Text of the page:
Matt’s View: Road users must all share the burden of safety
- Credit: Archant
THE battle between car drivers and cyclists is often depicted as a clash of two incompatible worlds.
Good vs Evil or David vs Goliath; whatever your analogy of choice, it is always assumed you’re on one or another of the great divide.
Being a some-time car driver and some-time cyclist, I have sympathies with both camps, so it always interests me when the merits of different groups of road users are discussed.
There’s some debate going on currently where I live, in Cambridge, as to whether the council should reduce the speed limit to 20mph in a whole swathe of the city in the name of safety. Cyclists say this will protect them from speeding drivers, motorists say it will take them longer to get to work. I’m paraphrasing there, but you get the gist.
For me speed limits and all the other commonly used safety measures are a bit pointless unless something is done about educating road users.
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This applies to those on four wheels and on two, because both groups are guilty of often taking to the streets with no consideration for the other.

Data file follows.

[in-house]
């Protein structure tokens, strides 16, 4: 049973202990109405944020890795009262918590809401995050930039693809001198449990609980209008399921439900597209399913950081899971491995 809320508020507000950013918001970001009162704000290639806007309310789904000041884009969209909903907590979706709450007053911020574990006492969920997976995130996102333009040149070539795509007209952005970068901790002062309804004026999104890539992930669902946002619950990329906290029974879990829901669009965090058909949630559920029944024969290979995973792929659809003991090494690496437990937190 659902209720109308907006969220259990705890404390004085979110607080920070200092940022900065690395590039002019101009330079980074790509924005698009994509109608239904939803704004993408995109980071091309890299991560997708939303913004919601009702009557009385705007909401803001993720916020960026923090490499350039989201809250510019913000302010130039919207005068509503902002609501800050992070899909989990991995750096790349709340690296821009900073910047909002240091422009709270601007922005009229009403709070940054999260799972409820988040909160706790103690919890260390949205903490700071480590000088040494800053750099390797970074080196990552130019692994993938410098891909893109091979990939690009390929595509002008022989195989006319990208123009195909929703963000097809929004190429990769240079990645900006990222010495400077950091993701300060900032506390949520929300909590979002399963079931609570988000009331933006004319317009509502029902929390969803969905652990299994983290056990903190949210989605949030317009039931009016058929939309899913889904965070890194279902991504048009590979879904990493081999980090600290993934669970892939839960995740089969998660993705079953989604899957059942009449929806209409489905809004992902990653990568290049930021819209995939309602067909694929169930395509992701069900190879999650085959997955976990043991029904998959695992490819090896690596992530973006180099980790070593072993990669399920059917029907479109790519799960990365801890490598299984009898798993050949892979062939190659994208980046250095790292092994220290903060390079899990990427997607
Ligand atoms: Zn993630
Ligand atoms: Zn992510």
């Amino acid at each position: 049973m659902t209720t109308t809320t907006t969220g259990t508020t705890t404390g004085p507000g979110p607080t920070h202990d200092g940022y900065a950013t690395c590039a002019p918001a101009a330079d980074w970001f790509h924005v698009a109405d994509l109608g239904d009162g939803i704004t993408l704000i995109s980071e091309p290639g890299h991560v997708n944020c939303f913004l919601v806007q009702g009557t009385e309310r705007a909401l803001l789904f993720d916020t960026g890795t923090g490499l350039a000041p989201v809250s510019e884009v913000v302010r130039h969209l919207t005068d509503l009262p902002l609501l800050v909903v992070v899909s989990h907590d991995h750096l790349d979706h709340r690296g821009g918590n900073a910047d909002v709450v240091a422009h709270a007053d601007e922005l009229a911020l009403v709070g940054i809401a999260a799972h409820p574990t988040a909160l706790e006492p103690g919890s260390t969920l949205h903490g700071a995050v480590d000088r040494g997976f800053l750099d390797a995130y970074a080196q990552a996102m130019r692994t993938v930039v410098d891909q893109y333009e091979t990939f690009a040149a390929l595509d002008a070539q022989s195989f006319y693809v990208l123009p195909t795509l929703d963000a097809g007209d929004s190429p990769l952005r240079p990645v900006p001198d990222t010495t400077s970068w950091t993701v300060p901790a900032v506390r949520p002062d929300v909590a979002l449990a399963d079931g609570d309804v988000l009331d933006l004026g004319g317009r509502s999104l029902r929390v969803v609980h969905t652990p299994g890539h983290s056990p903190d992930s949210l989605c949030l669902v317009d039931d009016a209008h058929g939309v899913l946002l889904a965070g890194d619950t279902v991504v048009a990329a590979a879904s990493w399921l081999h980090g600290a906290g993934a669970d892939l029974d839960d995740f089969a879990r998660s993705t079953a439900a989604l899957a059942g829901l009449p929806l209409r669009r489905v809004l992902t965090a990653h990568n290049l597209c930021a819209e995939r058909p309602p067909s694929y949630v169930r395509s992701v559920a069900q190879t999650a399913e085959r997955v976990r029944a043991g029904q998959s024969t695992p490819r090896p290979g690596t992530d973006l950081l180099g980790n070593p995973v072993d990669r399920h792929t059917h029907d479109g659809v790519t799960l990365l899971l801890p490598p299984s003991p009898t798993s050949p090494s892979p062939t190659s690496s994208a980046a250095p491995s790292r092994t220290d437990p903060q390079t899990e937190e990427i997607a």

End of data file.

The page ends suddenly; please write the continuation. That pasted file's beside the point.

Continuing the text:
Car drivers go too fast, speed up through amber lights, don’t bother indicating, and can often be spotted on their phones or iPods when driving.
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Many cyclists, meanwhile, ignore traffic signals completely, hop up and down the pavements at will and often don’t bother with lights or bright clothing on dark evenings, making them near impossible to spot. I should know, I’ve been guilty of most of the above offences.
Until people stop behaving like idiots, safety measures will, in my opinion, only have limited effectiveness.
Meetings are currently ongoing to try and improve provision for cyclists in Royston and the surrounding area. I hope the group, the A10 Corridor Cycle Campaign, is successful, and that if better infrastructure is put in place, it will be used sensibly. In return, more drivers need to be encouraged to be aware of what’s around them.